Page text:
Roundup: Senate approves redistricting maps in party-line vote; bill would make 10 p.m. last call on Baltimore’s Block

Roundup: Senate approves redistricting maps in party-line vote; bill would make 10 p.m. last call on Baltimore’s Block

Closing time on Baltimore's notorious Block would no longer be 2 a.m. but 10 p.m. in attempt to reduce a spike in violence there. Photo by Colin Ford with Flickr Creative Commons License

MD SENATE APPROVES REDISTRICTING: Maryland’s Senate approved on a party-line vote Thursday a plan that makes changes in their own districts, but not before a heated debate about voting rights unfolded. Callan Tansill-Suddath/WYPR

  • The reconfigured boundaries, which delegates are expected to pass next week, are slated to go into effect before June’s primary electionsBryn Stole/The Baltimore Sun

COVID-19 RESPONSE INCLUDES ANTIBODY TESTING PROGRAM AT NURSING HOMES, POSSIBLE END TO STATE OF EMERGENCY: Gov. Larry Hogan announced Wednesday that Maryland would be partnering with the University of Maryland Medical Center and Johns Hopkins University to implement an antibody testing program in nursing homes to determine if residents should receive a fourth dose of the coronavirus vaccine. Zeke Hartner/WTOP

  • Gov. Larry Hogan said he is hopeful that Maryland’s COVID-19 state of emergency will no longer be needed after its 15 remaining days, with metrics trending downward. His wife, First Lady Yumi Hogan, tested positive earlier in the day and has mild symptoms. WBAL-TV
  • Hogan added that Maryland is still “not out of the woods” and that the next two weeks will be “critical.” Sarah Kim/WYPR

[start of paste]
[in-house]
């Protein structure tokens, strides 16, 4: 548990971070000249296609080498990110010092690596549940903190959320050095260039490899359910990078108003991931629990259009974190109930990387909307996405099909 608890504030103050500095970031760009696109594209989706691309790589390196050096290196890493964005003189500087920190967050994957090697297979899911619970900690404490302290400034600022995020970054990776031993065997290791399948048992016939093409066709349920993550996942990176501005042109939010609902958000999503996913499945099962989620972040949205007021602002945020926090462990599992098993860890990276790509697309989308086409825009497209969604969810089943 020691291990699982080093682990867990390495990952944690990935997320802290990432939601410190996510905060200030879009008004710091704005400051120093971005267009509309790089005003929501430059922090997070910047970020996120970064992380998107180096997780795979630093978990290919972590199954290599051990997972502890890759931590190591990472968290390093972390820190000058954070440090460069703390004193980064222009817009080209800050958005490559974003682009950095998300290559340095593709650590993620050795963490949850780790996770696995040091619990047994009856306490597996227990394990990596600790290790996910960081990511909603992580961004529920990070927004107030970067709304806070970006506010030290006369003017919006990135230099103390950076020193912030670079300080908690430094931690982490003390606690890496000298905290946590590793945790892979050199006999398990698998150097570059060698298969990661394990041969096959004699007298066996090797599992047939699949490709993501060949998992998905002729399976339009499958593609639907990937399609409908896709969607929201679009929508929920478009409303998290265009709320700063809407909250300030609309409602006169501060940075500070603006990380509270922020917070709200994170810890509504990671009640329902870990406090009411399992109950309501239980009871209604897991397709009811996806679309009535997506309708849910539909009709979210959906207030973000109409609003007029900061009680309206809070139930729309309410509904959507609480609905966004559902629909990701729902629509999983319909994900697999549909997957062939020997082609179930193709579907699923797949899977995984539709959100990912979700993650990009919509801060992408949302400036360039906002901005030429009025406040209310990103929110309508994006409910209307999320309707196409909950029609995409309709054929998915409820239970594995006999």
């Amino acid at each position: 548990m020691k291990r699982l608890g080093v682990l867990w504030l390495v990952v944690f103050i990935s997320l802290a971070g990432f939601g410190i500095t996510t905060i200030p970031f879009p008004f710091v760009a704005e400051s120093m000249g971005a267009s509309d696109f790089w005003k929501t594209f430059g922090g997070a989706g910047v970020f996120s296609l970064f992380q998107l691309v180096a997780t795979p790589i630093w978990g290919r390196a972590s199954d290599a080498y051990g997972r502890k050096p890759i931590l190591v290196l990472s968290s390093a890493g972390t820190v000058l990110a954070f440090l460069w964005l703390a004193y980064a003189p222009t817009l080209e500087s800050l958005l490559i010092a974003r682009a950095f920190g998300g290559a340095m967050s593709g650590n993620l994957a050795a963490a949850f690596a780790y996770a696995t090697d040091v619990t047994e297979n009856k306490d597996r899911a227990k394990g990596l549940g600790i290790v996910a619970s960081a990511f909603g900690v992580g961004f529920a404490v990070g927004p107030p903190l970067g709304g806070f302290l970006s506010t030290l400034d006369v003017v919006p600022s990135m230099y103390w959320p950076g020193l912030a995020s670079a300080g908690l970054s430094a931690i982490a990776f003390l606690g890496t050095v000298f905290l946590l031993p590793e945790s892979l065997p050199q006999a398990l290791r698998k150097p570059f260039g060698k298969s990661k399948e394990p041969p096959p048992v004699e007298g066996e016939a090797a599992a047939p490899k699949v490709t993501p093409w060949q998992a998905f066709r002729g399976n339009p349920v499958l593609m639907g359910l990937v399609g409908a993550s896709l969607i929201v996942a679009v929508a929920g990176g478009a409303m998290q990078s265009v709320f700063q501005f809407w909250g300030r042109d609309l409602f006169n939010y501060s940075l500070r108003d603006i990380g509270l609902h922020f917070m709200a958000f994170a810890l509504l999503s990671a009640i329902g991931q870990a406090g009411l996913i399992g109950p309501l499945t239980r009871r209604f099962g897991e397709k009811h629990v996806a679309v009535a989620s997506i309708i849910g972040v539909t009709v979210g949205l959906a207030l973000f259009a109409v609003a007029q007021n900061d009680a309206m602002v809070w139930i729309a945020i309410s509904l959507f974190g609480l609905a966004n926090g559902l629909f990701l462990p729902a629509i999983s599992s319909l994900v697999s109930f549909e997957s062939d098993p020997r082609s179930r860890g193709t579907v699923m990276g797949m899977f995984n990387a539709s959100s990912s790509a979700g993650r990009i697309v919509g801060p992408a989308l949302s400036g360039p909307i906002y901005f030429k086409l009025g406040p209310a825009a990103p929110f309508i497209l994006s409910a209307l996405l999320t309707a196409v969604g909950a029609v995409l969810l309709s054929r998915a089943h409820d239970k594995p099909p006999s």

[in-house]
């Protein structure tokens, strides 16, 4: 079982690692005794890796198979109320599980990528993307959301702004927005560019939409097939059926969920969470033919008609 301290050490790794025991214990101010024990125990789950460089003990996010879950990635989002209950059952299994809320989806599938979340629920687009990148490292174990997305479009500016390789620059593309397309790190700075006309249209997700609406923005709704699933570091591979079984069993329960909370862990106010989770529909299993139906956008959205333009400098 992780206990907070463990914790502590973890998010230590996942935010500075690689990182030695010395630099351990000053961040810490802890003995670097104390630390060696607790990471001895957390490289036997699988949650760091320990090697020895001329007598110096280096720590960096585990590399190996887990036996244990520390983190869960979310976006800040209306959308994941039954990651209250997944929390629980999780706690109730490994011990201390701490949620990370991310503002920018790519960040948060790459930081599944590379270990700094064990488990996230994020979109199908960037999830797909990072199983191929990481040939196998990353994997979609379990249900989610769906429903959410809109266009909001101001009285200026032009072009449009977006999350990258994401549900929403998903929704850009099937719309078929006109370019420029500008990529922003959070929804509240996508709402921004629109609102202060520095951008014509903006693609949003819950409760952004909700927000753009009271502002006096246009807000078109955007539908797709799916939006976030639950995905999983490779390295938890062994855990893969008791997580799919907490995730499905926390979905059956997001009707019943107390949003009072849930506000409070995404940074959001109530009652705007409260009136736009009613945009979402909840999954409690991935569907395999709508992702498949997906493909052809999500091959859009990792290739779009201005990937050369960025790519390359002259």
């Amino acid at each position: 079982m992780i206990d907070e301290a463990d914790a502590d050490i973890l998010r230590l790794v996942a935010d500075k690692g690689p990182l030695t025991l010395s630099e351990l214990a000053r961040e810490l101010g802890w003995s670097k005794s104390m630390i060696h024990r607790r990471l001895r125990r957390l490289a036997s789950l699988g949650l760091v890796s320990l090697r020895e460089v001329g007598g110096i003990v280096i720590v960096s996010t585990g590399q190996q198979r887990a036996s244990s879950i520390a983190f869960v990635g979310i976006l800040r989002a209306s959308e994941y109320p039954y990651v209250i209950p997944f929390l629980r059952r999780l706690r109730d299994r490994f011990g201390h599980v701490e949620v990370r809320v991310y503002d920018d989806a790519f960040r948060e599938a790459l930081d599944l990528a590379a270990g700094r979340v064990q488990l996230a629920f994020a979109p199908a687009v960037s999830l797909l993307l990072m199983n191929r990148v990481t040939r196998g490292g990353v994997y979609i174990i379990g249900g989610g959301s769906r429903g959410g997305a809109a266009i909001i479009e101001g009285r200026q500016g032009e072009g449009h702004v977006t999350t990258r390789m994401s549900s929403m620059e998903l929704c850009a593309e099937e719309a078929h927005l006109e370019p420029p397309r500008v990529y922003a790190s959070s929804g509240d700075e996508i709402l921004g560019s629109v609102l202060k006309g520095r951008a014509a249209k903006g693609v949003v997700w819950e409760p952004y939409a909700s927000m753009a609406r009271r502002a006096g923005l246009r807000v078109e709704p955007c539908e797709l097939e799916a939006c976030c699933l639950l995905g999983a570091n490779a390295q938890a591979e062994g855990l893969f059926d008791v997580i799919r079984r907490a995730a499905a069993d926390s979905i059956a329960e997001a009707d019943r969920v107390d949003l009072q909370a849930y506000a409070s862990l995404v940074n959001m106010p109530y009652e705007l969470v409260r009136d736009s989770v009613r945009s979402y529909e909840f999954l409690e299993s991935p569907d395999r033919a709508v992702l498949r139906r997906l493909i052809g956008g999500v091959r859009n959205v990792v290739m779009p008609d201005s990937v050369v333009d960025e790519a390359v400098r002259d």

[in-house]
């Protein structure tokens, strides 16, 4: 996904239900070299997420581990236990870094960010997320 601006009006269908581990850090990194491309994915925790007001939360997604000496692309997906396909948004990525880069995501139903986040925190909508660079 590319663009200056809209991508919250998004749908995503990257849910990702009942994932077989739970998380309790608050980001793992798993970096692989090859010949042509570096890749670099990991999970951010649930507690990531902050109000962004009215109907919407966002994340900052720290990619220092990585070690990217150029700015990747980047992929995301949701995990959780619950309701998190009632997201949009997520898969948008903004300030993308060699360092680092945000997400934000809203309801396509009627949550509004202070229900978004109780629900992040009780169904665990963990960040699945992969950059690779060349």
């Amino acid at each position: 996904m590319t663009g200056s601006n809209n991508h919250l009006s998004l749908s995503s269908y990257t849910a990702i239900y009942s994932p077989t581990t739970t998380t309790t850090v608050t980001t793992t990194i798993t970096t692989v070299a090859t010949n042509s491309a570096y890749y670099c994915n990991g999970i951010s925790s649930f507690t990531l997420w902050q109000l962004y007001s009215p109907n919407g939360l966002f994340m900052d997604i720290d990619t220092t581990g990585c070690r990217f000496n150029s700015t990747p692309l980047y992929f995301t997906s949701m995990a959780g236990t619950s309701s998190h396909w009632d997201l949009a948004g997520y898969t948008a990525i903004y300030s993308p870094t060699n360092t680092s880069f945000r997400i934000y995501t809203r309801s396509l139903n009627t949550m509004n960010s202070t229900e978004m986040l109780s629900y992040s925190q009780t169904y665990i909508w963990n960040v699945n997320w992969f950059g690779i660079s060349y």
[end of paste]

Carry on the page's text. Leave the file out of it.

COMMENTARY: STATE NEEDS TO ADDRESS UNFUNDED LIABILITIES While there isn’t nearly enough money to fully fund an OPEB trust to pay for retiree health care benefits, it would be heartening to see some commitment by the state to move in that direction. Ken Decker/Maryland Reporter

DRILING DOWN ON THE NUMBERS IN GUBERNATORIAL FUNDRAISING: The Democratic and Republican primaries for governor have become contests of the haves and the have-nots — and the candidates who are bolstering their financial standing with their own money. What’s striking is that two of the have-nots are among the best-known and most time-tested Democrats in Maryland, former AG Doug Gansler and former PG executive Rushern Baker. Josh Kurtz/Maryland Matters

  • Most Democratic Candidates for Governor have high percentage of donors and funds raised from out of state, while Republicans are relying on donations from home. Brian Griffiths/The Duckpin

Hear from guest speakers about the climate and energy priorities for policy and regulation under consideration by the Maryland General Assembly during the Maryland Clean Energy Center’s Legislative Reception on Feb 17, 2022. Featured panels will discuss Energy & the Built Environment: Strategies Aimed at Addressing Climate Change and Innovation & Regulation: Shooting Toward Energy Targets in Maryland. Early Bird discounted tickets are on sale to attend this hybrid format event in-person or online. Prices increase to the standard registration rate on Friday, Jan 21.